Wednesday 25 November 2009

Primatial silence on Uganda Part 1

On Monday the Guradian carried an interview with John Sentamu by Stephen Moss. The Archbishop chose to focus on the trust he has set up to help young people in the diocese of York and threatened to cancel the interview the previous day when Stephen said he wanted to talk about schisms in the Church of England, racism, the lack of cohesion in British society, Robert Mugabe and maybe even God.

With the Uganda Bill and the refusal of Archbishop John to make any public statement about the Bill in my mind, I wondered how some of his comments would read if I inserted ‘LGBT’ in place of ‘young people’. So:

“I have found [LGBT] people will respond,” he said, “if you use a language which is not one of condemnation, which is not one of judgment without understanding, which is non-doctrinaire but actually speaks of love and compassion, of goodness and kindness.” Quite so.

Stephen asks the Archbishop whether the church really can speak to [LGBT] people, or is now so marginalized as to be irrelevant. John Sentamu responds:
“I think that, for a very long time the message has been, ‘Come and see what we can give you,’ instead of: ‘We come to you and together we’ll find out what’s the best way of doing it,’” he admits, “So are we connecting with [LGBT] people? All I can say is this man is trying his best.” If only.

If only... If only Archbishop Sentamu were trying his best to respond to LGBT Anglicans not only in England but in places in the Communion where LGBT people are threatened with humiliation, brutality, life imprisonment and death.

Gug, the gay Ugandan - the Uganda where John Sentamu studied law in Makerere Universtity where last week’s debate was held, where he became a barrister and was appointed a judge aged 24 – gug has written today of the war, fuelled by Christian extremists, that he, a non-believing gay man, finds himself in the middle of:

“I am in a war. It is not my choice. I have not asked for it. Just that I was born at a time and place and of a sexual orientation that is different from the rest of the world. I don’t understand why the enemy fights me. True, I don’t really understand. But, my understanding goes as far as knowing that they really will stop at nothing to win their war.

“They say that they love me. So all that they do in the name of their god, they do for love of me. I didn’t ask them for their love. What I see is that I am a fellow human being, a citizen of this earth, but they say they are the inheritors. And they want to drive out all those who are like me, in the name of love and Christ and religion.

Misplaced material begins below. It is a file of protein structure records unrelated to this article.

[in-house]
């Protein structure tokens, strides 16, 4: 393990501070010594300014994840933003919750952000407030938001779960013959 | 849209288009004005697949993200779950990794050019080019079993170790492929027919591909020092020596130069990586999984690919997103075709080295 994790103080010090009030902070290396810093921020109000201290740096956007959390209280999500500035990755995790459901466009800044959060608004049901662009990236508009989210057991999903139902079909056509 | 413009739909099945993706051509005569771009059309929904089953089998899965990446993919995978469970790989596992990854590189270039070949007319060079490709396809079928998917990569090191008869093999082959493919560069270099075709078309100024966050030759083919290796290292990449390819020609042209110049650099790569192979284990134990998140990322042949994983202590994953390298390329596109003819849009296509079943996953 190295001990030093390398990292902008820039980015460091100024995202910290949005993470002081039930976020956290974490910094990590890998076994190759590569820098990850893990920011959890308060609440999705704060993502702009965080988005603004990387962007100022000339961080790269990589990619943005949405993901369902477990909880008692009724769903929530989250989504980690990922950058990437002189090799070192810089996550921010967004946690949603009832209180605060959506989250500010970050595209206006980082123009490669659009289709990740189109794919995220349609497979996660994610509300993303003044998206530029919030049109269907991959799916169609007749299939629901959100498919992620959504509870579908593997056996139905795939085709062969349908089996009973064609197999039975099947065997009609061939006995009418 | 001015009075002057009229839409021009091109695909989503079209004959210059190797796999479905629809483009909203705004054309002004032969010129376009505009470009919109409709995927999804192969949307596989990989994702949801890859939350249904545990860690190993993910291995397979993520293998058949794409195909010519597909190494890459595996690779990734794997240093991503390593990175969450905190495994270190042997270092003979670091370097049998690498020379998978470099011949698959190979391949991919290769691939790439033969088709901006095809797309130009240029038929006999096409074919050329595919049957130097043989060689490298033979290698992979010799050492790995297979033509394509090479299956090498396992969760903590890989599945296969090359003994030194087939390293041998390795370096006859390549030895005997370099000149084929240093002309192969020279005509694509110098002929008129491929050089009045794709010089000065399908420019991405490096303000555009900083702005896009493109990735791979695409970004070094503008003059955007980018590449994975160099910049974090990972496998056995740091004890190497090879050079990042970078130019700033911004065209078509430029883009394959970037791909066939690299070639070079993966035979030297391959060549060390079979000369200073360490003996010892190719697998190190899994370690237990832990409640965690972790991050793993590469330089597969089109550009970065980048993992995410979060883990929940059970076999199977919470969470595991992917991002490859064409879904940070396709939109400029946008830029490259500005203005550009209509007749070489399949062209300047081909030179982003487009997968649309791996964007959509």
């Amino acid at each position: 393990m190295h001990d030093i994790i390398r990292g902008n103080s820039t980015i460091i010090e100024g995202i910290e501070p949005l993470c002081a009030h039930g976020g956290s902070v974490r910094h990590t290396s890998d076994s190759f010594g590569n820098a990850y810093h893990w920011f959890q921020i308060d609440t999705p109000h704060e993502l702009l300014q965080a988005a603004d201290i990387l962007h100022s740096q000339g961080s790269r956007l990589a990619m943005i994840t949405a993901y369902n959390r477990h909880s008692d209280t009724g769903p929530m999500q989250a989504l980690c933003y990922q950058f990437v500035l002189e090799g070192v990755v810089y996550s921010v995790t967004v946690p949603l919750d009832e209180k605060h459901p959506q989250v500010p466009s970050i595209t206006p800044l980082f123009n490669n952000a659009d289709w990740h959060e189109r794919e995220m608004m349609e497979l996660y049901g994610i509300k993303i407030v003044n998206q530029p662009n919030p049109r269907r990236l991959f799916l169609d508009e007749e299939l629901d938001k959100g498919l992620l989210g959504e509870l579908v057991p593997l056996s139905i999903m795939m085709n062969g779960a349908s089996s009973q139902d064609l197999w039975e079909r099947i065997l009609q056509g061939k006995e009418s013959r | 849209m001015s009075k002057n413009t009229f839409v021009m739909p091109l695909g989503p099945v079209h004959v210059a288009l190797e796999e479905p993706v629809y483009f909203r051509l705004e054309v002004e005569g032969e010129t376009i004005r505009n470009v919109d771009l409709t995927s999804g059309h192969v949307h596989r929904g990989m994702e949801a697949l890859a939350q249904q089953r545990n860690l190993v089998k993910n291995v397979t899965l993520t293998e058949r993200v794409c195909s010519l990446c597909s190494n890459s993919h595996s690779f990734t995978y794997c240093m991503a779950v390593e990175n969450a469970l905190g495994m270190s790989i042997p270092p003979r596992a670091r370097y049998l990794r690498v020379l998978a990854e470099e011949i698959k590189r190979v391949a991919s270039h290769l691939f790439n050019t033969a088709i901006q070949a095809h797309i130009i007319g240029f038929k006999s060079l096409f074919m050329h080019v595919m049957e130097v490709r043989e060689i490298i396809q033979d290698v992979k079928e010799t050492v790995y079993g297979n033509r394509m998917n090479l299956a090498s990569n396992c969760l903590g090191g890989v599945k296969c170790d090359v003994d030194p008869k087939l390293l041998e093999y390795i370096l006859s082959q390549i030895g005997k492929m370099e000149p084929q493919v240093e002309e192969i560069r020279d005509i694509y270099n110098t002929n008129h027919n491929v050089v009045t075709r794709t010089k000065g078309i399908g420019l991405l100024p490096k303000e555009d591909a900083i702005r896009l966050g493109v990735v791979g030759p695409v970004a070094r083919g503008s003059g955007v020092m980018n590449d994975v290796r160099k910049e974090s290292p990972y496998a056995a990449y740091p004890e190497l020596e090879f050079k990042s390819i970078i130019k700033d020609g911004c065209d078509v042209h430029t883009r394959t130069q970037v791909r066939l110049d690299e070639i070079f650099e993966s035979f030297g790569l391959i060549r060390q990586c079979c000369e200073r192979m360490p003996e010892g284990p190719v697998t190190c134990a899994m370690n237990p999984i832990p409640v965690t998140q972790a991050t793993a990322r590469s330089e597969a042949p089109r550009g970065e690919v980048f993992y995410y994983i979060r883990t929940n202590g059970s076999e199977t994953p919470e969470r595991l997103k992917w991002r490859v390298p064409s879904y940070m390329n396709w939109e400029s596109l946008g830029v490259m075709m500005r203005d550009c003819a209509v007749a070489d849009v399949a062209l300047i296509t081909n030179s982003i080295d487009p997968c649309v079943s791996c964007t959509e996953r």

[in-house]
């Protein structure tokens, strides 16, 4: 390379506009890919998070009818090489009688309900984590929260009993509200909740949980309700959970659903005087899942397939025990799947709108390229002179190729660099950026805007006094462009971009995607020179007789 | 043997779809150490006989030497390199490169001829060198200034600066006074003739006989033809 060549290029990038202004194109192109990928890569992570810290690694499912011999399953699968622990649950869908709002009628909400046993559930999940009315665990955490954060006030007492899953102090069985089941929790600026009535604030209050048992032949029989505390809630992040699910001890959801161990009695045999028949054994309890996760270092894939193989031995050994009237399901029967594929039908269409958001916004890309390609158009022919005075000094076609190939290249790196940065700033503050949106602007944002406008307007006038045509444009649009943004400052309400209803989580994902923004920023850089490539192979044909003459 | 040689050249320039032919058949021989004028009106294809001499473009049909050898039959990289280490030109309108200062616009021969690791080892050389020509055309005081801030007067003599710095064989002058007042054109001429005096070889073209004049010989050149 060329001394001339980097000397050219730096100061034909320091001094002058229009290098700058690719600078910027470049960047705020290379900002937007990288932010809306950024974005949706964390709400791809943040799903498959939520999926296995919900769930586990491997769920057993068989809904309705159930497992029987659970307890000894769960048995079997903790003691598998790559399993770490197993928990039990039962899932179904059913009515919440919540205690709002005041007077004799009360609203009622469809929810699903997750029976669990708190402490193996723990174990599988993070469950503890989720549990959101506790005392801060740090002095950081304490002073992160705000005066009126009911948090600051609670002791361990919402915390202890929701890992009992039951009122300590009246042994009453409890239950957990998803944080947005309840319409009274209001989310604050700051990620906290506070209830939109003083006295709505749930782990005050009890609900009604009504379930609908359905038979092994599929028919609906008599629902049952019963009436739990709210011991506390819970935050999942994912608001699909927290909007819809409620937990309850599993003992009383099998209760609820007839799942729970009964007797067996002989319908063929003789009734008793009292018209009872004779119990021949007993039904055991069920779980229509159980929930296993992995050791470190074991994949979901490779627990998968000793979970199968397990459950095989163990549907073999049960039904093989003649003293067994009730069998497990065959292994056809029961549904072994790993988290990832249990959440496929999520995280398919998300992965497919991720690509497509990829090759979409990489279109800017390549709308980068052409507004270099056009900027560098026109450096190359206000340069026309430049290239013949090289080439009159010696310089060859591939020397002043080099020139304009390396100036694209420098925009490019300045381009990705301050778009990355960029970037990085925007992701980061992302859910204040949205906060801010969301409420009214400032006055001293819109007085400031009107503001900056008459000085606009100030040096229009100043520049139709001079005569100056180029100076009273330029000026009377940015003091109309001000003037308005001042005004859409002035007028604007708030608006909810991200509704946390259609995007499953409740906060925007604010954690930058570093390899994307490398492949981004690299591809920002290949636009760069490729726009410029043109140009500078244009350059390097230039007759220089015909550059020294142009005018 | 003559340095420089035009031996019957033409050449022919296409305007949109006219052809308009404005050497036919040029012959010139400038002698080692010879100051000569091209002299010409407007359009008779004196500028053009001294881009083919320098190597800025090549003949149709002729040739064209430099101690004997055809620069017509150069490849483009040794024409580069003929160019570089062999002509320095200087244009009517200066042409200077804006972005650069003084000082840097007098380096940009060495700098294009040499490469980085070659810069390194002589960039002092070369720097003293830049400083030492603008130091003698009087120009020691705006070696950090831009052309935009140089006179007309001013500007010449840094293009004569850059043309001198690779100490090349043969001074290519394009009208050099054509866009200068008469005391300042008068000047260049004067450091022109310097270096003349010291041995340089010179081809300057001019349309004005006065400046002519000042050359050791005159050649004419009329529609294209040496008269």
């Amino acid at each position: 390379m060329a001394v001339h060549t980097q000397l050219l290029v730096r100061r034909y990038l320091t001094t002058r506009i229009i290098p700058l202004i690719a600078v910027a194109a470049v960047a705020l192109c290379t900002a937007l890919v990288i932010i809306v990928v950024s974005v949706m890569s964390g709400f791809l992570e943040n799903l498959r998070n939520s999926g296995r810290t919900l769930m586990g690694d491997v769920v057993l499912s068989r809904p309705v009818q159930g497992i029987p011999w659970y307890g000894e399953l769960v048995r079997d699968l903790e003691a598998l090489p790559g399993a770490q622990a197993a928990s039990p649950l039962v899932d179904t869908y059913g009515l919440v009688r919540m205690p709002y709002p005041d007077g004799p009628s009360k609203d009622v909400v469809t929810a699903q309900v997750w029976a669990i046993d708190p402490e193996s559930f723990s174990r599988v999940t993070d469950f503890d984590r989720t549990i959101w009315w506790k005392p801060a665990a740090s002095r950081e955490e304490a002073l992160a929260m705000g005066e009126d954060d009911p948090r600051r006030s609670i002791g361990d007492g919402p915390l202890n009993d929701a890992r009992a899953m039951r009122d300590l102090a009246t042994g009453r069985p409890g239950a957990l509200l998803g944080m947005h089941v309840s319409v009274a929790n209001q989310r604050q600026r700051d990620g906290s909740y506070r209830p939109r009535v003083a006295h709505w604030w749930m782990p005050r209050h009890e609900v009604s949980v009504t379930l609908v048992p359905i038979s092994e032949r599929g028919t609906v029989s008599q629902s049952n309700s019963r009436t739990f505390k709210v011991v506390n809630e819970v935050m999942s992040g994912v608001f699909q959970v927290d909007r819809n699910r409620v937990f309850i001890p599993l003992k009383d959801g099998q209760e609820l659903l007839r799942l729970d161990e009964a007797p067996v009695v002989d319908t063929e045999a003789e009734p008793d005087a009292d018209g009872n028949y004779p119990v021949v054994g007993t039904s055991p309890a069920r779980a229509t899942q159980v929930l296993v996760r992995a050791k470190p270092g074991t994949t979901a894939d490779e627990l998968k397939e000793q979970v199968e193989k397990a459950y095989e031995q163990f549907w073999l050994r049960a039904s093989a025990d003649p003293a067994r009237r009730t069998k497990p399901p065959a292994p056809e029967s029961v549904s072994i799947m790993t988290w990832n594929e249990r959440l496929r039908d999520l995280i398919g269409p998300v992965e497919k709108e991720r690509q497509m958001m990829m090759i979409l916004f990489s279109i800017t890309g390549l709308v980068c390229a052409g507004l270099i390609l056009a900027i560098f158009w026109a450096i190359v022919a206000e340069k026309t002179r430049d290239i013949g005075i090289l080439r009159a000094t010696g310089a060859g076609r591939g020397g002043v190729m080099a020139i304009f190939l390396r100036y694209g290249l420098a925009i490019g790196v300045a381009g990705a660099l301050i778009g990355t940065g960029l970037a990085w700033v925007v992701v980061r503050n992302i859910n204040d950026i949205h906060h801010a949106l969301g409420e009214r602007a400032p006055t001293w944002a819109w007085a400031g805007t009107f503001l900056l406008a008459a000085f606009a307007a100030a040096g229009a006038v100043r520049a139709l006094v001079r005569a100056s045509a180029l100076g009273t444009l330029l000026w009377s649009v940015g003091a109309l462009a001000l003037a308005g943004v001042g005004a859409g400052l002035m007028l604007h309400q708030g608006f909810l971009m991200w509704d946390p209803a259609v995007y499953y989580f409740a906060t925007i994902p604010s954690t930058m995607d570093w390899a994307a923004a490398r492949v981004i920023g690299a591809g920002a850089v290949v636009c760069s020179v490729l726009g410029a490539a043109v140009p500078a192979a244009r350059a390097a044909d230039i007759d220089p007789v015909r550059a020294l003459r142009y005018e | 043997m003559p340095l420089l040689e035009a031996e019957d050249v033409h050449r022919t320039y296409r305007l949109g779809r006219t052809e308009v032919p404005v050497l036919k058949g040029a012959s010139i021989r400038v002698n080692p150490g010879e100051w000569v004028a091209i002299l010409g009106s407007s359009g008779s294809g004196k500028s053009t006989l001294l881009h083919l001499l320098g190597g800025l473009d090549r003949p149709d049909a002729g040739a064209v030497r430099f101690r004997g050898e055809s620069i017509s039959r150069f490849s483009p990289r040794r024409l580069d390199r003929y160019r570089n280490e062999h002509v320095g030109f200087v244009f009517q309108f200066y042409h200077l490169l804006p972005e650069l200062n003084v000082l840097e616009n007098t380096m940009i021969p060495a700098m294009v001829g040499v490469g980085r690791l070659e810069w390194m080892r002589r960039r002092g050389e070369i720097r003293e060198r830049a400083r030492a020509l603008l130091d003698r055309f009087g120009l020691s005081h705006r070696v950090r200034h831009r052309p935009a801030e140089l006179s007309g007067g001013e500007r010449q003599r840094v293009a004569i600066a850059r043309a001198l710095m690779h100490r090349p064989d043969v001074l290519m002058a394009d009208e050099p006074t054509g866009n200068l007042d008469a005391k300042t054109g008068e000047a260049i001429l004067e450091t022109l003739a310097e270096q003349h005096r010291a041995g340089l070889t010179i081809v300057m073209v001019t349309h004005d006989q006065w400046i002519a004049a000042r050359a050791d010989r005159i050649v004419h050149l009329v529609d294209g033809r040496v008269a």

“They have lots of justifications. I do not claim to understand all their logic, all the long winded arguments. What I understand is that they are persecuting me.

“I am gay. I cannot deny being a human being like you. You look too much like me for me to deny we are related. I don’t understand your hate. But it still hurts. I am in a war, not of my choosing. And an arrow into my chest hurts as much as it would hurt, shot into yours. I am in a war to the death. I will not hold back, because I don’t understand your hate of me.”

And neither Lambeth Palace nor Bishopsthorpe nor 815 will make a public statement condemning the Bill as antithetical to Christian practice and Anglican teaching. I will write more about this in the next post.


  1. My partner wanted to apply for the job of Vicar of a York city centre parish, a position for which he had excellent experience. He was told by a diocesan offical that there was no point in him applying because he is gay. Sickening.

    (Posted anonymously as my partner is still searching for a job).

  2. talking to John personally has a very different response, I felt he was open to hearing though not ready to move on the question while someone is able to listen they may shift in little ways. I found him very , very supportive on a personal level, but not ready to move on a public one.

  3. "I found him very , very supportive on a personal level, but not ready to move on a public one."

    Or to put it another way, he's a hypocrite.

  4. Dear Anonymous
    It comes to something when a Christian person has to oppose killing people in private because they believe it compromises them if they do so in public!

  5. By his silence Sentamu offers a terrible message to LGBT people. Whether intended or not they are bound to draw rejection, and tacit support for the Ugandan fascists. If he cannot be moved to speak he should disrobe immediately (not just his dog-collar stunt re. Mugabe) and step down from his exalted hypocrisy.